Britain's north-south divide is turning into a chasm as a shuddering recovery and steep cuts to public spending hit the North far more than the South.
Two sets of figures to be published today, covering business failures and house prices, will again show that the economic picture in the two halves of the country is starkly different.
Begbies Traynor, the insolvency specialist, will report a "material increase in problems in the past quarter across the North East, North West, Yorkshire, the Midlands, the East of England and Wales compared to decreasing distress in London and the South East".
Against a UK average of 2 per cent, the number of businesses facing both significant and critical financial distress in the past quarter fell by 6 per cent and 3 per cent, respectively, for London and the South East. But all other regions in England and Wales saw rises.
And by far the hardest hit was the North East, with a 19 per cent rise in business distress, followed by the North West with 12 per cent. Yorkshire, the Midlands, Wales and the South West saw increases of 10 per cent.
At the same time the property website Rightmove will report the widest gulf in average asking prices for houses that it has ever recorded, with asking prices in the South in October averaging £336,743, more than double the figure in the North (£164,347). The national average asking price was £239,672. And while there was a 2.8 per cent rise in asking prices nationwide, Rightmove says this masks what it calls a "two-tier UK property market".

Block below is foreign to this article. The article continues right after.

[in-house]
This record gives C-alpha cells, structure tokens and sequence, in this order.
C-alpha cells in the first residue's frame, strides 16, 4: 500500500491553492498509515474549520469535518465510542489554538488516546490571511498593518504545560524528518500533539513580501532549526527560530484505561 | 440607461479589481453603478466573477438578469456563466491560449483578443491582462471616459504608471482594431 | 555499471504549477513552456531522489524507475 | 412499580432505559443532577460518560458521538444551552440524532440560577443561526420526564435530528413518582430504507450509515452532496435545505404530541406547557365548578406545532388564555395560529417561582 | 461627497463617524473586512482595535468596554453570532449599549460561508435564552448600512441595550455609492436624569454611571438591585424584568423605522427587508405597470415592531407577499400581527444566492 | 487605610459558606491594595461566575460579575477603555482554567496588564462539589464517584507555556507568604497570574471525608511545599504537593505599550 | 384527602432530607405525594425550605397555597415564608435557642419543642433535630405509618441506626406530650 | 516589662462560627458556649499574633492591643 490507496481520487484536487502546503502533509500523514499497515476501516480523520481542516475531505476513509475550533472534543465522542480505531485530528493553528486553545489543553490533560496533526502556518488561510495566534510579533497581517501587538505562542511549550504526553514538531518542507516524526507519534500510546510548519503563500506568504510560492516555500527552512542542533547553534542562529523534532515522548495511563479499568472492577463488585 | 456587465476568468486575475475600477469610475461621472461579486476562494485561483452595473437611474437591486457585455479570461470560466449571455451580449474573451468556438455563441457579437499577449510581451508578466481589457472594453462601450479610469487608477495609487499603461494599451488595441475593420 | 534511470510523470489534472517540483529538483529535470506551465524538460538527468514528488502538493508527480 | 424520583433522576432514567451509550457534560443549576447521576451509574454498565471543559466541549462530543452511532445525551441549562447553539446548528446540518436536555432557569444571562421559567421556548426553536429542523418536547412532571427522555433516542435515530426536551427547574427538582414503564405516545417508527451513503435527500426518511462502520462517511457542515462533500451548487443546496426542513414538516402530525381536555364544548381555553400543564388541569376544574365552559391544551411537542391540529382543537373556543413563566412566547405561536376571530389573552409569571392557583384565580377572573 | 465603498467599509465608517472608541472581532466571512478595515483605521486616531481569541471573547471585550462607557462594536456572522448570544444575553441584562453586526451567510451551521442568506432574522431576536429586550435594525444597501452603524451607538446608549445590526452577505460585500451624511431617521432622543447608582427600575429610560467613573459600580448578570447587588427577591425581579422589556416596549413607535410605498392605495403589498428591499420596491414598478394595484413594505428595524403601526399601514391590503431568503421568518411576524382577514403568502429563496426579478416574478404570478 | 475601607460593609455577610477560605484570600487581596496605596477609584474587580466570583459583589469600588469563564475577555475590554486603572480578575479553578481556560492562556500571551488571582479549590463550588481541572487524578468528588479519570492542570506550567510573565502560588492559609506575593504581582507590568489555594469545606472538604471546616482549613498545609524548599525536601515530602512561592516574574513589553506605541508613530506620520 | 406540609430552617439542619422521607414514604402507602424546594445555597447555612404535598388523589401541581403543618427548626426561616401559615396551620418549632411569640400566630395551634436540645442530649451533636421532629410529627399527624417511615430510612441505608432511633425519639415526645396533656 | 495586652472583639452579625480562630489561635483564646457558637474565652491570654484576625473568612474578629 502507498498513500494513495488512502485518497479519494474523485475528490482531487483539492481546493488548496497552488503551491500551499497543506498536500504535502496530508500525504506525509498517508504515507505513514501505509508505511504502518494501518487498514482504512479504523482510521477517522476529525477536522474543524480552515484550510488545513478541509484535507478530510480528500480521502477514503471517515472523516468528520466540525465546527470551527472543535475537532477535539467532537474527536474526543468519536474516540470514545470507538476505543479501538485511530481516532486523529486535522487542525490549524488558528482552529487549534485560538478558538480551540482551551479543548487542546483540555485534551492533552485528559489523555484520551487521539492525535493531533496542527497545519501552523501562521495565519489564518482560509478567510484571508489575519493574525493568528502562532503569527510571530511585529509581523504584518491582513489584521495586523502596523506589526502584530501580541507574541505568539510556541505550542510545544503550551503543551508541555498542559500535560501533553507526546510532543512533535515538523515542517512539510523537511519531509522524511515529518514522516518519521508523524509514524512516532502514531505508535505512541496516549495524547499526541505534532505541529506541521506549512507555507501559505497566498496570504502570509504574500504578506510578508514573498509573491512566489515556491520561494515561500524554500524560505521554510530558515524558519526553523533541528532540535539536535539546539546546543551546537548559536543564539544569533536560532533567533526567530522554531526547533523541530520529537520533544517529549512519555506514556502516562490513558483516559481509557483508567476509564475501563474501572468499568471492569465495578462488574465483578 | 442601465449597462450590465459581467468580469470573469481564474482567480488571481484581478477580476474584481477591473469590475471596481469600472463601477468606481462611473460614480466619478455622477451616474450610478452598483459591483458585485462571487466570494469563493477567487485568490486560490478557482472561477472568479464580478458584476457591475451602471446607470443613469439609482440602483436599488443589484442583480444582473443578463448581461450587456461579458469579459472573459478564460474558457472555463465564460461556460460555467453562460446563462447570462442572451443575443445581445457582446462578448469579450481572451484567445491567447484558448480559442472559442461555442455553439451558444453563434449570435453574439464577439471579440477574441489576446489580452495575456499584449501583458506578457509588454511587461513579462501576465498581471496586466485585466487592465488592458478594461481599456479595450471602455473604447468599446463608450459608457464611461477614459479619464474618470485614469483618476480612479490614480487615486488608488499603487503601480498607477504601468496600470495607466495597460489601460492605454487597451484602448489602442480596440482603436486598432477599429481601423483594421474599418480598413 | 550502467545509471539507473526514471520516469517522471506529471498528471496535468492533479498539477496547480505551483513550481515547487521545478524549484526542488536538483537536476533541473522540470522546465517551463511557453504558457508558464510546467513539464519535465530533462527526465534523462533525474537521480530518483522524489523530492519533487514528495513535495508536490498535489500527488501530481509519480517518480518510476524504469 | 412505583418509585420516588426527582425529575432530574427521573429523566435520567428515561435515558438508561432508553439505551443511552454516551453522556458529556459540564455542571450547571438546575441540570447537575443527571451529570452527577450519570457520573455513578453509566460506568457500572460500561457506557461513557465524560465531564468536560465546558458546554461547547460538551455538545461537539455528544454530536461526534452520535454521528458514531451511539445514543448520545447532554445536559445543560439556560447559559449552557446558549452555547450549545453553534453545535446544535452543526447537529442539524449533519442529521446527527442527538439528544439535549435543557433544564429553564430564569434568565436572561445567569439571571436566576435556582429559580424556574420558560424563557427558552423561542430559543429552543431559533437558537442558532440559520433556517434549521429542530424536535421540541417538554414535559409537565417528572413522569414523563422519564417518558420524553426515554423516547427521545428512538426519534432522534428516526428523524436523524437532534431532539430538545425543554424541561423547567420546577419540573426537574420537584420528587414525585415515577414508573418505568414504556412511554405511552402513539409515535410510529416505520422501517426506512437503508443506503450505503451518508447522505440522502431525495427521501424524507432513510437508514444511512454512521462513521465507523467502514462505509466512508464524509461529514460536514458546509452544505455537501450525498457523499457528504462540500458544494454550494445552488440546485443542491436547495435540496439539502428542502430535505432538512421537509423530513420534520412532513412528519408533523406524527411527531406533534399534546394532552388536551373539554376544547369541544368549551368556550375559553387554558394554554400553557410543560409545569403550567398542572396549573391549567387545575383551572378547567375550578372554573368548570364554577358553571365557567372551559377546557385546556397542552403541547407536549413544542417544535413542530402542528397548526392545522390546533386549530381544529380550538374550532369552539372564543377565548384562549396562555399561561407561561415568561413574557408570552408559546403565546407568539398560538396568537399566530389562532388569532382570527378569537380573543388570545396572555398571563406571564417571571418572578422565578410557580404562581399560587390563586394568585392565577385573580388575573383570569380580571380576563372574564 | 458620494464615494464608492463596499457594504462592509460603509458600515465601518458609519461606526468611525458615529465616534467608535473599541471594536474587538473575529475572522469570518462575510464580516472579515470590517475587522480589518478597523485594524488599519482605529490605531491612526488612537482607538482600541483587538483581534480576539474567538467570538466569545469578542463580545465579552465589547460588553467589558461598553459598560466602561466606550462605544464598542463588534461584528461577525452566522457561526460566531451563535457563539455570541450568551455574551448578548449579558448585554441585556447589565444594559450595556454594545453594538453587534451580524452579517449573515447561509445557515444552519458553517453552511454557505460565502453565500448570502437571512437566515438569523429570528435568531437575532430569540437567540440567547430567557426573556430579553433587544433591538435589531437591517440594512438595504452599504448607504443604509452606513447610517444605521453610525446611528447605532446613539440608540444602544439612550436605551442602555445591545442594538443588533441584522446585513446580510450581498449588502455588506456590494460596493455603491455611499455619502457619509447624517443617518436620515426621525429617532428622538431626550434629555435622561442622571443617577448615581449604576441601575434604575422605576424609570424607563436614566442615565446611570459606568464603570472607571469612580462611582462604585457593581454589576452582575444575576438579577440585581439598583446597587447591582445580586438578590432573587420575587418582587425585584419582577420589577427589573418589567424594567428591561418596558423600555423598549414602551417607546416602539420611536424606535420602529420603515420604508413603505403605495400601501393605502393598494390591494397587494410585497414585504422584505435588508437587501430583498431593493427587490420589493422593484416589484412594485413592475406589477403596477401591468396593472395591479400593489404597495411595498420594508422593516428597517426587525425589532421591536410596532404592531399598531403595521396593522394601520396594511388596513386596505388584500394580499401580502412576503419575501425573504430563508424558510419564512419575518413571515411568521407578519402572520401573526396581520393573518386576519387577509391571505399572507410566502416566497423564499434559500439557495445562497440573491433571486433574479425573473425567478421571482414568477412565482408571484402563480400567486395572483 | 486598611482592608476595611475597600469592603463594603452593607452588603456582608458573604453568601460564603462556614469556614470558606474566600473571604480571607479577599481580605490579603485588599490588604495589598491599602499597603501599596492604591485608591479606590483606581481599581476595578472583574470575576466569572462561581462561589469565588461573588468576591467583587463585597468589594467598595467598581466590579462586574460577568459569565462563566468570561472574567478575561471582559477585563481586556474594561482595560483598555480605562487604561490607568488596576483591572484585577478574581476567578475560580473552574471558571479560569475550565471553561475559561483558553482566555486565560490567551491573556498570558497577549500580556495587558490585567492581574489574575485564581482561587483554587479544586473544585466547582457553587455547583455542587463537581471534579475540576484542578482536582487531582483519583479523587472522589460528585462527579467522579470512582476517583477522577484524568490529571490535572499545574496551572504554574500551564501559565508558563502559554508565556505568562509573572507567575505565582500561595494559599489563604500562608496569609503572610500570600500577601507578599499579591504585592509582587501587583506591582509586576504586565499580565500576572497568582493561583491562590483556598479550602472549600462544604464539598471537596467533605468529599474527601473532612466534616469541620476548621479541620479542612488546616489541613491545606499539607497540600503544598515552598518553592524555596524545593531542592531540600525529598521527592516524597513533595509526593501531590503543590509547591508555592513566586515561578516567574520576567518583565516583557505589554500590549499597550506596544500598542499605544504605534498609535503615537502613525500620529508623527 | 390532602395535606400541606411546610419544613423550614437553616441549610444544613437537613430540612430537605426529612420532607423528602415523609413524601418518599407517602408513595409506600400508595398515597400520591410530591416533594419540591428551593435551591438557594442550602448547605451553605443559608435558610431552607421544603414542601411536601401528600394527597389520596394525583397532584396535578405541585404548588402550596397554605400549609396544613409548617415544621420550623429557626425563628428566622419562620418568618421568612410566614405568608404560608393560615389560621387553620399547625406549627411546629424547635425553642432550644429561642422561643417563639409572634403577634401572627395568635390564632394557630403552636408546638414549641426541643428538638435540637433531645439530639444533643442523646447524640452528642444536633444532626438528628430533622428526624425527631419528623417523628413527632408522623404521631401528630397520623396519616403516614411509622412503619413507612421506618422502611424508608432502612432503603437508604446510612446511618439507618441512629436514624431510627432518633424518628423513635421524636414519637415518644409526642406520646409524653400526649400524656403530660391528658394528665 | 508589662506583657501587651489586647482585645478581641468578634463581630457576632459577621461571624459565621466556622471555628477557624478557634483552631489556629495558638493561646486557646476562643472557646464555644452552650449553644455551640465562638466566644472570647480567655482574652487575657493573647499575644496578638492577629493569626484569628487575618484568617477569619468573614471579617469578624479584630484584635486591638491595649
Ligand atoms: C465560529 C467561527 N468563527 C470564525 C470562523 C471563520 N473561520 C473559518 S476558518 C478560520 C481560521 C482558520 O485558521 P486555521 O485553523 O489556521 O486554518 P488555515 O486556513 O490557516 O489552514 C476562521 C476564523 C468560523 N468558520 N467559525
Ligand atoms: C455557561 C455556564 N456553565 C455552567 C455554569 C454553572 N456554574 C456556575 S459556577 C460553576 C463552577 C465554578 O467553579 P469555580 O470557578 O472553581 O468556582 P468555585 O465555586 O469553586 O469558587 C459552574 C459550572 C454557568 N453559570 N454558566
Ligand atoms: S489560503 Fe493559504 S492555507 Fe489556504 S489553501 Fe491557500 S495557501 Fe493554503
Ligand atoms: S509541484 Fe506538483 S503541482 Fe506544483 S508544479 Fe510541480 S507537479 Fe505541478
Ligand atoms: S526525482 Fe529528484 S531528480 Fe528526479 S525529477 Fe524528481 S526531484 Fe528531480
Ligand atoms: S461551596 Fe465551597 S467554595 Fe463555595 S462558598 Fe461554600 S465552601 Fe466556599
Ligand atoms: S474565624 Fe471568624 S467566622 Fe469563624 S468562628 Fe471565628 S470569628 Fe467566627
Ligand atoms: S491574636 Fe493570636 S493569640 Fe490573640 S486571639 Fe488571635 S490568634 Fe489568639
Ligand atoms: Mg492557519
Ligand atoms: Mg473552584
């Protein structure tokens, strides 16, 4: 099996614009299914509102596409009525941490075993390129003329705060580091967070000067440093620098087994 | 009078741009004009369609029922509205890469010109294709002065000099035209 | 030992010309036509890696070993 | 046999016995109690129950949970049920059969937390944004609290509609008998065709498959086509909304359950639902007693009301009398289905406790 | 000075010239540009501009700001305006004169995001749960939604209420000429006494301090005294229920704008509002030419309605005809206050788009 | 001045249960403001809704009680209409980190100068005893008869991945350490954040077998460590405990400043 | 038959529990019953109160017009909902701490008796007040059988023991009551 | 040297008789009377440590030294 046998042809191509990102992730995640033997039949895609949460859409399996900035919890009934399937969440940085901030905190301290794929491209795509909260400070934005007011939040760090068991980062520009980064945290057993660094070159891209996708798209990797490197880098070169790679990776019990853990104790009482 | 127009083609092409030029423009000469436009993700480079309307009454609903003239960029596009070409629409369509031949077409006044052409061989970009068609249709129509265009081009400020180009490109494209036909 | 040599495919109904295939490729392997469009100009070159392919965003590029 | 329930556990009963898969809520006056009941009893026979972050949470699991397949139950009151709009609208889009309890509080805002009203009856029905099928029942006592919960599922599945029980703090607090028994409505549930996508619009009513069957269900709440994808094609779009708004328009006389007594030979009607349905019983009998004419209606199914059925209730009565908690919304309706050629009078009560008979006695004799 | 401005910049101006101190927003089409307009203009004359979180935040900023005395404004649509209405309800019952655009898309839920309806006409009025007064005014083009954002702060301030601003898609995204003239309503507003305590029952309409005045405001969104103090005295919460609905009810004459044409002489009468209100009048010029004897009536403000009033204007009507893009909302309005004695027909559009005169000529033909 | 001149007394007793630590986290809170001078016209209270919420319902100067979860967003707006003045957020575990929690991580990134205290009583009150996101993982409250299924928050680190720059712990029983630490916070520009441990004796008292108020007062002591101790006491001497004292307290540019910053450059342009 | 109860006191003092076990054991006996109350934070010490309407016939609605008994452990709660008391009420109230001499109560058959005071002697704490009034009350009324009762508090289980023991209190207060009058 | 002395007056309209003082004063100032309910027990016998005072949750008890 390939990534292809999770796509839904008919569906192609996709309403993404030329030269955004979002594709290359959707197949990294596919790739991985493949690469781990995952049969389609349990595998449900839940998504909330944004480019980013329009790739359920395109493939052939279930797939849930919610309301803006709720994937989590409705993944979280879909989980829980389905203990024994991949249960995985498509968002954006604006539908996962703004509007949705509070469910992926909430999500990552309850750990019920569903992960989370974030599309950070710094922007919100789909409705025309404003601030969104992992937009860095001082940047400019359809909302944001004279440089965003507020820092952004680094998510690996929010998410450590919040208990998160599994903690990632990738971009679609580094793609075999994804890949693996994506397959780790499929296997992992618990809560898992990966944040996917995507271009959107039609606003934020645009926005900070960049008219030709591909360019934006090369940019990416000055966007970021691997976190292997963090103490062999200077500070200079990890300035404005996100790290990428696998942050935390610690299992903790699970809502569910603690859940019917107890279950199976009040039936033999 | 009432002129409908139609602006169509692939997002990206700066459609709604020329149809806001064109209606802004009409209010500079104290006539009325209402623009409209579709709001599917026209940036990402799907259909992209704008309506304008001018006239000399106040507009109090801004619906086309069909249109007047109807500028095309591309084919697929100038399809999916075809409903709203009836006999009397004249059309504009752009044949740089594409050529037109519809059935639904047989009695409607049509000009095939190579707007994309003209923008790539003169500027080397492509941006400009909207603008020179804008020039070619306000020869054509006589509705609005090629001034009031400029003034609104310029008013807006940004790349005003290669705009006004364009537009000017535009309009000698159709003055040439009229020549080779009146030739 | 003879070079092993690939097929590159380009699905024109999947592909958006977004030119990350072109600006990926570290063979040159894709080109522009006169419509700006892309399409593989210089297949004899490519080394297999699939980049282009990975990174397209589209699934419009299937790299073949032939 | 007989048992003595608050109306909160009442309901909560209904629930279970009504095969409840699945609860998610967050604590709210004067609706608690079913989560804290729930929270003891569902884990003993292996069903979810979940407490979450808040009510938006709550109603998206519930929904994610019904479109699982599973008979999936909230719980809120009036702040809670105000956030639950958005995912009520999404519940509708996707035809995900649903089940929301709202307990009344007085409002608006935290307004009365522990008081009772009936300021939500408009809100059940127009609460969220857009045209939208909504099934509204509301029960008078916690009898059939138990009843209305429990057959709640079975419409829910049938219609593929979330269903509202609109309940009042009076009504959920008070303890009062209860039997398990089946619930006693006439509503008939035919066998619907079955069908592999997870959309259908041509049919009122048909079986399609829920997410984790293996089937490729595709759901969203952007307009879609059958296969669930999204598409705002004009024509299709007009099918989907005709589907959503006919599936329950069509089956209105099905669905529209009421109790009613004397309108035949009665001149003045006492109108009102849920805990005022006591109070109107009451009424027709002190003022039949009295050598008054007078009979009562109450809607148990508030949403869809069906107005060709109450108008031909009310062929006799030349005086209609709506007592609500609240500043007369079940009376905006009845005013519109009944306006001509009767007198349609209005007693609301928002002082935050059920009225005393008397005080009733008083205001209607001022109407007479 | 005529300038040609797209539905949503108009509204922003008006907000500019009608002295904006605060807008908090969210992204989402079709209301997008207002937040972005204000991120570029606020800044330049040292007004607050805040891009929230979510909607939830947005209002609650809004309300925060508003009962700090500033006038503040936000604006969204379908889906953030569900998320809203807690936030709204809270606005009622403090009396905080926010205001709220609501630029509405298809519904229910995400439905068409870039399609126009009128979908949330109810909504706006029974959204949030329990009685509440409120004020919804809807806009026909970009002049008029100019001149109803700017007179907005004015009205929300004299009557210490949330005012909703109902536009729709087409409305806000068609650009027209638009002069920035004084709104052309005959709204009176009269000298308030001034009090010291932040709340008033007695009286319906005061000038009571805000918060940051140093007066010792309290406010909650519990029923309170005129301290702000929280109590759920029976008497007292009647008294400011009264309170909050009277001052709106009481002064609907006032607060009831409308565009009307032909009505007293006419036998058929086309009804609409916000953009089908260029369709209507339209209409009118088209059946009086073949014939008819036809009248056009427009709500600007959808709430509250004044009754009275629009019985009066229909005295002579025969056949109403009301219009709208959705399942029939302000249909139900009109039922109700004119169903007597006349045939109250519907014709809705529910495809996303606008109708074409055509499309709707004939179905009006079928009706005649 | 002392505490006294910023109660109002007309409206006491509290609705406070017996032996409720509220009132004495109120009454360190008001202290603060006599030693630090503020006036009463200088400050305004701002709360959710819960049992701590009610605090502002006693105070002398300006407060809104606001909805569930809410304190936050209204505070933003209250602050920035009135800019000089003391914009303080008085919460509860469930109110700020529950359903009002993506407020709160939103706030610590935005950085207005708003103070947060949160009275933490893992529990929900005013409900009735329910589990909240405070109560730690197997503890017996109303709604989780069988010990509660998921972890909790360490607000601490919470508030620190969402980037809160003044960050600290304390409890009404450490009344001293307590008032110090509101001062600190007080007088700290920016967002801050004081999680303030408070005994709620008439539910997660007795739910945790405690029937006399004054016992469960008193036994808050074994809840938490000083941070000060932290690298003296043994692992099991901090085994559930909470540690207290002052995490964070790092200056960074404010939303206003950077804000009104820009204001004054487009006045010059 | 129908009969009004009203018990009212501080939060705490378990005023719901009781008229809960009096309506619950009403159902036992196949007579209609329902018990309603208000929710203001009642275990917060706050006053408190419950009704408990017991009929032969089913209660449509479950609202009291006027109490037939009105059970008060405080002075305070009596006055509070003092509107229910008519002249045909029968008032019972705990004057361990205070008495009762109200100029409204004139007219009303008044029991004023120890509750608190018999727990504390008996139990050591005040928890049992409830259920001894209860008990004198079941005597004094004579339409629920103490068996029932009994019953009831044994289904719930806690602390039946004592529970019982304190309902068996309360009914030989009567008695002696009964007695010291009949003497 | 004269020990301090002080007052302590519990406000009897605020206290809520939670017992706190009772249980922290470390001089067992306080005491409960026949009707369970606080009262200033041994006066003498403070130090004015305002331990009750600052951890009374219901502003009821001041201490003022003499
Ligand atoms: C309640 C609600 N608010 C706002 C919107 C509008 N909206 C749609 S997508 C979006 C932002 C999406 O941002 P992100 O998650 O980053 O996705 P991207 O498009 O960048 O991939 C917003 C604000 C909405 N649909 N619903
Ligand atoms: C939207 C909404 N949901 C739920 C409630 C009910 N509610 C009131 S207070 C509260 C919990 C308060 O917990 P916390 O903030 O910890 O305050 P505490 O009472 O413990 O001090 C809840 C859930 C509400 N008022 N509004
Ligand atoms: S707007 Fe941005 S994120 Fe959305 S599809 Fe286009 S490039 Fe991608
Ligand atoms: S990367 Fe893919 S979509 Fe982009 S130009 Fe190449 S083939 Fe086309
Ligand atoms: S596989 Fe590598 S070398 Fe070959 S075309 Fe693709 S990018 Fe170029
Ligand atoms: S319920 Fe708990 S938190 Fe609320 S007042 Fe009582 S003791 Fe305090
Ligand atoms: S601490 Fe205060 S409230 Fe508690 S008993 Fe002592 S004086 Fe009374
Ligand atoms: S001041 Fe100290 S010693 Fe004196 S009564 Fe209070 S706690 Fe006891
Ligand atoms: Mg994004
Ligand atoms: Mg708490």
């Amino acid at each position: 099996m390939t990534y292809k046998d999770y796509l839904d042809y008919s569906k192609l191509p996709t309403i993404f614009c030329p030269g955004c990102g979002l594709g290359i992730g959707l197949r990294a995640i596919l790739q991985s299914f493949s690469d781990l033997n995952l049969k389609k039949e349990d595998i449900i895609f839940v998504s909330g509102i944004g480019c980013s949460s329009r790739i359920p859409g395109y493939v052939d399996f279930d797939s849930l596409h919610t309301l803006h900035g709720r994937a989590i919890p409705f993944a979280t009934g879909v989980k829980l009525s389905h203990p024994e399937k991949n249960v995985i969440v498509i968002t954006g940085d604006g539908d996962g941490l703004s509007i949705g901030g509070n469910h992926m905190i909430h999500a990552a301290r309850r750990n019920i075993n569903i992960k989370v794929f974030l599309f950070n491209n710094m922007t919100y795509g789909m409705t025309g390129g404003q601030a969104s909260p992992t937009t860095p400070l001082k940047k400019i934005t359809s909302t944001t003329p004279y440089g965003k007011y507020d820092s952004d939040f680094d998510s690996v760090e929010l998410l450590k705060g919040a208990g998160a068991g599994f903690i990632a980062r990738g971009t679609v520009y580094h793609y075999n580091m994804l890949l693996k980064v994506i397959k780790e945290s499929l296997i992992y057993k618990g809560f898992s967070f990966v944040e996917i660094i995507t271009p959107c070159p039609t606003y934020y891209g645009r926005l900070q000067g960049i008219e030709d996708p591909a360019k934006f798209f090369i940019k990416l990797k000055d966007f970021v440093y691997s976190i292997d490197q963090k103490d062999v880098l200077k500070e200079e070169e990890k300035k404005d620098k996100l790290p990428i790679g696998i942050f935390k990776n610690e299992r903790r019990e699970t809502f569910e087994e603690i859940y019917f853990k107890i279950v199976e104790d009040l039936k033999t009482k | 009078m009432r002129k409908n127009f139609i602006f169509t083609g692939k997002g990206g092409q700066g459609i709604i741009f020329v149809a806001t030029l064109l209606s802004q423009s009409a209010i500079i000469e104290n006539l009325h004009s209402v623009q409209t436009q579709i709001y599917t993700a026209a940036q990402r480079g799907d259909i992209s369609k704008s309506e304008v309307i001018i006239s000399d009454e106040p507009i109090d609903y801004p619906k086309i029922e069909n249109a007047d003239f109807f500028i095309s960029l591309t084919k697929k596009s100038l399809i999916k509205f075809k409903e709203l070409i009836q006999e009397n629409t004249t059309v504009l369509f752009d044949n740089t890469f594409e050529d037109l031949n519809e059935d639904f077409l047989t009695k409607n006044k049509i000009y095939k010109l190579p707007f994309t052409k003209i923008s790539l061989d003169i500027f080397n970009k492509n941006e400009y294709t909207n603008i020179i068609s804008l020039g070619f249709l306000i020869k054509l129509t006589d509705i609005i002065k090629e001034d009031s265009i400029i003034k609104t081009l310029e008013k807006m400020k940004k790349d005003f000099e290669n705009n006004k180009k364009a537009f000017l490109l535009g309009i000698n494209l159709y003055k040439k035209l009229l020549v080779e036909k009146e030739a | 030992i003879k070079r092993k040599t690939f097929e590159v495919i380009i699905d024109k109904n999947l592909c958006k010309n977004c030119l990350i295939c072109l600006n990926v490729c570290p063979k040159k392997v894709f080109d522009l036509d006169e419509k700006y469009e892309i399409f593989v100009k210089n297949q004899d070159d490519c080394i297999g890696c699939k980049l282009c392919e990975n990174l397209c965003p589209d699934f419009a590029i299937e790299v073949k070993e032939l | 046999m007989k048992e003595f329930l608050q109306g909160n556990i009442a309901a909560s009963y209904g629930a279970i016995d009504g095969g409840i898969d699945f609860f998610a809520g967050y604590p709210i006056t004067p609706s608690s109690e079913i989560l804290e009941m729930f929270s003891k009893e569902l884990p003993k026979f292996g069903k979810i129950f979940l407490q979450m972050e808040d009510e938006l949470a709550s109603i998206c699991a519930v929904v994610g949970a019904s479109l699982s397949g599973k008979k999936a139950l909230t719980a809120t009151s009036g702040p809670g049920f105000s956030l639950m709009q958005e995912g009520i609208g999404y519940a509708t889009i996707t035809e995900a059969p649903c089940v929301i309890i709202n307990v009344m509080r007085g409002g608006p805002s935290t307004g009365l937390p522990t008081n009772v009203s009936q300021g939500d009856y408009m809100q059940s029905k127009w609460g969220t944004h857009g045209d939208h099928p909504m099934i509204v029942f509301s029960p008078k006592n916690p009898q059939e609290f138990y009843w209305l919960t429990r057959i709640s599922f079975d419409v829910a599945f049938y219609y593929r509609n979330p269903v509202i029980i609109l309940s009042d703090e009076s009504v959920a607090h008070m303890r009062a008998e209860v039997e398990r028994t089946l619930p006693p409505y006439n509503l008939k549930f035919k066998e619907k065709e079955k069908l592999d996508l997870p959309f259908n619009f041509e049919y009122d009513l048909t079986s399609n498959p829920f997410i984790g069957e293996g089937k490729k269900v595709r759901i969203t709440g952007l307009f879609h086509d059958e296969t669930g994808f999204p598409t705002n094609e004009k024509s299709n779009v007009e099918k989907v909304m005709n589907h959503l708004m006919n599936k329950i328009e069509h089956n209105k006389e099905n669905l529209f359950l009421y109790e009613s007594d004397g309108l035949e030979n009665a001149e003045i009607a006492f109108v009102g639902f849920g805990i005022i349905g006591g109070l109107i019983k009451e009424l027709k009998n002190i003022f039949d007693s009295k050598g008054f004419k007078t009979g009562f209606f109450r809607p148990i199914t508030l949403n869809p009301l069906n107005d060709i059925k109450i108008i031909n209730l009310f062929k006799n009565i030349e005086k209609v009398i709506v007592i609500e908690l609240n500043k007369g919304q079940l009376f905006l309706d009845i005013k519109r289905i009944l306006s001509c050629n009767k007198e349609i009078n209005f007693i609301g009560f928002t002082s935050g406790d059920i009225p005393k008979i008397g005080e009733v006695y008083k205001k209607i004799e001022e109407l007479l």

The website will say that asking prices in the south rose by 4.7 per cent; in the north they fell back by 0.7 per cent to levels not seen for six years. It will also indicate that the highest level of mortgage approvals since November 2009 points to a slight easing in Britain's mortgage famine. However, it will warn that public sector job cuts will continue to impact on prices in the North.
19 per cent: The rise in business distress levels in the North East in the past quarter